"Her husband reads a book."
Translation:Ο άντρας της διαβάζει ένα βιβλίο.
Is there a rule to distinguish the two different meanings, if we found the phrase "Ο άντρας της διαβάζει ένα βιβλίο"?
Your sentence means "Her husband is reading a book."
To give the meaning "The husband is reading her a book", you're supposed to write Ο άντρας τής διαβάζει ένα βιβλίο, with the τής accented to show that it's a personal pronoun (to her) rather than a possessive.
The pronunciation of the individual words is the same, but the sentence intonation is different.
Clitics generally have no word stress of their own and are pronounce together with the following or preceding word, so "Her husband is reading a book" sounds a bit like οάντραςτης διαβάζει έναβιβλίο, while "The husband is reading her a book sounds a bit like οάντρας τηςδιαβάζει έναβιβλίο -- the της gets pronounced together with the verb rather than together with the noun.
Because of noun genders.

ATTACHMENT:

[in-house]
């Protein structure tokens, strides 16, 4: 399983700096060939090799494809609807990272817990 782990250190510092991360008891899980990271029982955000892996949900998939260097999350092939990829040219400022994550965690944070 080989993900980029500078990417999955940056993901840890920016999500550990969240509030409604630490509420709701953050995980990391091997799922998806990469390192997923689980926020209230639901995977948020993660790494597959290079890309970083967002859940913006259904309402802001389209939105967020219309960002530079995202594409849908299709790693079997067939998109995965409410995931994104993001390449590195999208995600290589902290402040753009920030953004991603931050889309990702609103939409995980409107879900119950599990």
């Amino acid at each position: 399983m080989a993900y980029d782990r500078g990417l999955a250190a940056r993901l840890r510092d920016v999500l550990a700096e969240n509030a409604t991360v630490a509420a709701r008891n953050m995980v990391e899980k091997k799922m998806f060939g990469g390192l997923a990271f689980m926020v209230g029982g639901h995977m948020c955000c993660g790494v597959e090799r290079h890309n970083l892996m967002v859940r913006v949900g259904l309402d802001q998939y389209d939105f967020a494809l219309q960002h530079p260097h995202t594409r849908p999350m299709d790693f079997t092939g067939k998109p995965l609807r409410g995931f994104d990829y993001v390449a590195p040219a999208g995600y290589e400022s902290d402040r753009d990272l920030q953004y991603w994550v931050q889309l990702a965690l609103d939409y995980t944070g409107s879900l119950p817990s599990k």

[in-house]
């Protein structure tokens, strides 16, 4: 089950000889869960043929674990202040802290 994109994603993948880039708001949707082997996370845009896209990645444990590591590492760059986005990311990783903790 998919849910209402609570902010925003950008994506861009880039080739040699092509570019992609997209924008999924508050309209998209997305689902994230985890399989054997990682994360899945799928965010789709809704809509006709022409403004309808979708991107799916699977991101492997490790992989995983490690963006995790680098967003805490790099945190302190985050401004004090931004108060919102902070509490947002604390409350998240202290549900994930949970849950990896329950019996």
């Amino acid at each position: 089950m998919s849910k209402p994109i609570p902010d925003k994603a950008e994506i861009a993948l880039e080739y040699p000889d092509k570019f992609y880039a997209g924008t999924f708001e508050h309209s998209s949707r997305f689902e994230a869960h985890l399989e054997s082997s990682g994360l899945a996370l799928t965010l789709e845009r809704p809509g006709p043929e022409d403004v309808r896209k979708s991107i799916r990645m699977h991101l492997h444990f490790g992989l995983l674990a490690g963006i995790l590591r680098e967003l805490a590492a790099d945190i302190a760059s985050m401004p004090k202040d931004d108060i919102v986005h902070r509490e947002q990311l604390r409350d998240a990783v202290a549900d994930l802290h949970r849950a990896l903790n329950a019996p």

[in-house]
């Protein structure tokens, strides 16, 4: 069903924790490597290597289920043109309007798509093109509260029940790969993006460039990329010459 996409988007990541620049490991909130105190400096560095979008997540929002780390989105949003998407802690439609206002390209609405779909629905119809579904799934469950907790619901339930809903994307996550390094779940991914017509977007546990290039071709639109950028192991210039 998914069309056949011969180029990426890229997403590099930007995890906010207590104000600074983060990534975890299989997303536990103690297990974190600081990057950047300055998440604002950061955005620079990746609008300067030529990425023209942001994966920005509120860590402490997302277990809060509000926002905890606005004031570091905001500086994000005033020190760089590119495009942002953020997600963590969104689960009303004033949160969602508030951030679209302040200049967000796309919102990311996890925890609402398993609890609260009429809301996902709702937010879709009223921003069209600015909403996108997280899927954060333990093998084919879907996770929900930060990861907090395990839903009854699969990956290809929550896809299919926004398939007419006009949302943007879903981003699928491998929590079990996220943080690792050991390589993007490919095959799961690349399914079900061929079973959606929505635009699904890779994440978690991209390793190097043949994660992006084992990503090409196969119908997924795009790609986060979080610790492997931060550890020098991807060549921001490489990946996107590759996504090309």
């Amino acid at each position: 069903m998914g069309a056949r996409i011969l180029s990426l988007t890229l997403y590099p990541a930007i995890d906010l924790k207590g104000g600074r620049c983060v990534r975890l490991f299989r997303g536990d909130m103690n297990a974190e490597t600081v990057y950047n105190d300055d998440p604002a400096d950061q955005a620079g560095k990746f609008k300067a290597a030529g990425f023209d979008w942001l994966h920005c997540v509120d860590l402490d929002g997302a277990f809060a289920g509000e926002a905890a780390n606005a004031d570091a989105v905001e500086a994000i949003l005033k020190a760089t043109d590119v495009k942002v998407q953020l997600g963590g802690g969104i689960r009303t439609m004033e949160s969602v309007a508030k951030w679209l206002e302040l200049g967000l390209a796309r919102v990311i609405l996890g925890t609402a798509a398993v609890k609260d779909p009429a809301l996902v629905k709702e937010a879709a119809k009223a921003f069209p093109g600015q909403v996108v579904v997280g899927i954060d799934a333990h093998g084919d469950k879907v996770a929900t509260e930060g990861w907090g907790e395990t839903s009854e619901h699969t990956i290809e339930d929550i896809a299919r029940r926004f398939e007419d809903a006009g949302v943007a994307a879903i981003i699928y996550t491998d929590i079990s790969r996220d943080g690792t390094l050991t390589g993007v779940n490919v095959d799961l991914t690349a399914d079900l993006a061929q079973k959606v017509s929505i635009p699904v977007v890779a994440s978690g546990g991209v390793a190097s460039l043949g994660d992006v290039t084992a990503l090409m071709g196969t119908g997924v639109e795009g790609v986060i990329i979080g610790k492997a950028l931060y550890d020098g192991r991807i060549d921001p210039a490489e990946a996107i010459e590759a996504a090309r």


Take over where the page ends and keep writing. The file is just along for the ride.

Each Greek noun is either masculine, feminine, or neuter, and you have to use the correct form of various words such as adjectives or articles together with a noun depending on the gender of the noun.
βιβλίο is a neuter noun, so ένα is acceptable (in fact, the only possible form of the indefinite article) and μία is not.
If he had been reading a newspaper (εφημερίδα, which is feminine), then μία would have been acceptable (or rather required) and ένα would have been wrong.
What is the difference of meaning "Ο αντρας της" and "Ο σύζυγος της"
In practice, not much.
ο άντρας της is "her husband"
ο σύζυγός γης is "her [male] spouse"
Since we call a male spouse a husband in English, the two are synonyms here.
Similarly with η γυναίκα του "his wife" versus η σύζυγός του "his [female] spouse".